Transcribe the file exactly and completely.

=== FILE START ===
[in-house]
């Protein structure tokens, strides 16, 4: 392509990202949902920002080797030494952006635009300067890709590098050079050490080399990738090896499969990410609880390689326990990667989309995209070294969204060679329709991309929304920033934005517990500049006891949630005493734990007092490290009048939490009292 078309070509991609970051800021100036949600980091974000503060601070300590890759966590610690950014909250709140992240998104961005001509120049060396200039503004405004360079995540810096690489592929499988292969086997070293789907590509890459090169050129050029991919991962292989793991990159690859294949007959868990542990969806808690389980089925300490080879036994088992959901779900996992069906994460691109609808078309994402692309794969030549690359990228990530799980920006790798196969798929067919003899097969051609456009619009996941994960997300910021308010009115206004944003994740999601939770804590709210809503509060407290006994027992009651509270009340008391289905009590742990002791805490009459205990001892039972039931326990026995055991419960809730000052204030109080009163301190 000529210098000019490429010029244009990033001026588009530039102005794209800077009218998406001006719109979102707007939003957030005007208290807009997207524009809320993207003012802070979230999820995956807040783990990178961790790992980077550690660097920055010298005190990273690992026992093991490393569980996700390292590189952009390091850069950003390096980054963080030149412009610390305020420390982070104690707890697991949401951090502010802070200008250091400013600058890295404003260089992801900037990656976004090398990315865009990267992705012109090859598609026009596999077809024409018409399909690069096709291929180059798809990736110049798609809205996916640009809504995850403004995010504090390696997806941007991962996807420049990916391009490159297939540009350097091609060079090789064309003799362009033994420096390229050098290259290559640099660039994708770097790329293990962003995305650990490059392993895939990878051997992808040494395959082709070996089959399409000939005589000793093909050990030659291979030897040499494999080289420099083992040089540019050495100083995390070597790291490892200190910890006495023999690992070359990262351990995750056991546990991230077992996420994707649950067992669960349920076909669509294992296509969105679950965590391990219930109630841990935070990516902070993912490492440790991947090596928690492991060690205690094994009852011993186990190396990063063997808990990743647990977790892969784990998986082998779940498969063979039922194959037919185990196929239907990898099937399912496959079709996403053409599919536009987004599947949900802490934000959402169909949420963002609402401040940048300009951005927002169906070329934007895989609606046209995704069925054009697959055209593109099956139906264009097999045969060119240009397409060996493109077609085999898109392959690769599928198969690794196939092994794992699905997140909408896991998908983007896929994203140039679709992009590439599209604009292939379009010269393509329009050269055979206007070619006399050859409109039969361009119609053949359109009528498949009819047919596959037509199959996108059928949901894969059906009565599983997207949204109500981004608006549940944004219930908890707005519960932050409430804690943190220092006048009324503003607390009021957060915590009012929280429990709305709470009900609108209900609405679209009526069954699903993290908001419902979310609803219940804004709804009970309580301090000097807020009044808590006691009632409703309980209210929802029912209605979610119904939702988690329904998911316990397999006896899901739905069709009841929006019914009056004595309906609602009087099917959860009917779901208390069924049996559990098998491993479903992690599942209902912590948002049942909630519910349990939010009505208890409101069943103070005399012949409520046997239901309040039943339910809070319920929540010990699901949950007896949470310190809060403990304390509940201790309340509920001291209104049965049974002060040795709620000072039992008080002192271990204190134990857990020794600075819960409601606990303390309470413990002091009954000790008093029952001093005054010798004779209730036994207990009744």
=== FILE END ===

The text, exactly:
[in-house]
């Protein structure tokens, strides 16, 4: 392509990202949902920002080797030494952006635009300067890709590098050079050490080399990738090896499969990410609880390689326990990667989309995209070294969204060679329709991309929304920033934005517990500049006891949630005493734990007092490290009048939490009292 078309070509991609970051800021100036949600980091974000503060601070300590890759966590610690950014909250709140992240998104961005001509120049060396200039503004405004360079995540810096690489592929499988292969086997070293789907590509890459090169050129050029991919991962292989793991990159690859294949007959868990542990969806808690389980089925300490080879036994088992959901779900996992069906994460691109609808078309994402692309794969030549690359990228990530799980920006790798196969798929067919003899097969051609456009619009996941994960997300910021308010009115206004944003994740999601939770804590709210809503509060407290006994027992009651509270009340008391289905009590742990002791805490009459205990001892039972039931326990026995055991419960809730000052204030109080009163301190 000529210098000019490429010029244009990033001026588009530039102005794209800077009218998406001006719109979102707007939003957030005007208290807009997207524009809320993207003012802070979230999820995956807040783990990178961790790992980077550690660097920055010298005190990273690992026992093991490393569980996700390292590189952009390091850069950003390096980054963080030149412009610390305020420390982070104690707890697991949401951090502010802070200008250091400013600058890295404003260089992801900037990656976004090398990315865009990267992705012109090859598609026009596999077809024409018409399909690069096709291929180059798809990736110049798609809205996916640009809504995850403004995010504090390696997806941007991962996807420049990916391009490159297939540009350097091609060079090789064309003799362009033994420096390229050098290259290559640099660039994708770097790329293990962003995305650990490059392993895939990878051997992808040494395959082709070996089959399409000939005589000793093909050990030659291979030897040499494999080289420099083992040089540019050495100083995390070597790291490892200190910890006495023999690992070359990262351990995750056991546990991230077992996420994707649950067992669960349920076909669509294992296509969105679950965590391990219930109630841990935070990516902070993912490492440790991947090596928690492991060690205690094994009852011993186990190396990063063997808990990743647990977790892969784990998986082998779940498969063979039922194959037919185990196929239907990898099937399912496959079709996403053409599919536009987004599947949900802490934000959402169909949420963002609402401040940048300009951005927002169906070329934007895989609606046209995704069925054009697959055209593109099956139906264009097999045969060119240009397409060996493109077609085999898109392959690769599928198969690794196939092994794992699905997140909408896991998908983007896929994203140039679709992009590439599209604009292939379009010269393509329009050269055979206007070619006399050859409109039969361009119609053949359109009528498949009819047919596959037509199959996108059928949901894969059906009565599983997207949204109500981004608006549940944004219930908890707005519960932050409430804690943190220092006048009324503003607390009021957060915590009012929280429990709305709470009900609108209900609405679209009526069954699903993290908001419902979310609803219940804004709804009970309580301090000097807020009044808590006691009632409703309980209210929802029912209605979610119904939702988690329904998911316990397999006896899901739905069709009841929006019914009056004595309906609602009087099917959860009917779901208390069924049996559990098998491993479903992690599942209902912590948002049942909630519910349990939010009505208890409101069943103070005399012949409520046997239901309040039943339910809070319920929540010990699901949950007896949470310190809060403990304390509940201790309340509920001291209104049965049974002060040795709620000072039992008080002192271990204190134990857990020794600075819960409601606990303390309470413990002091009954000790008093029952001093005054010798004779209730036994207990009744």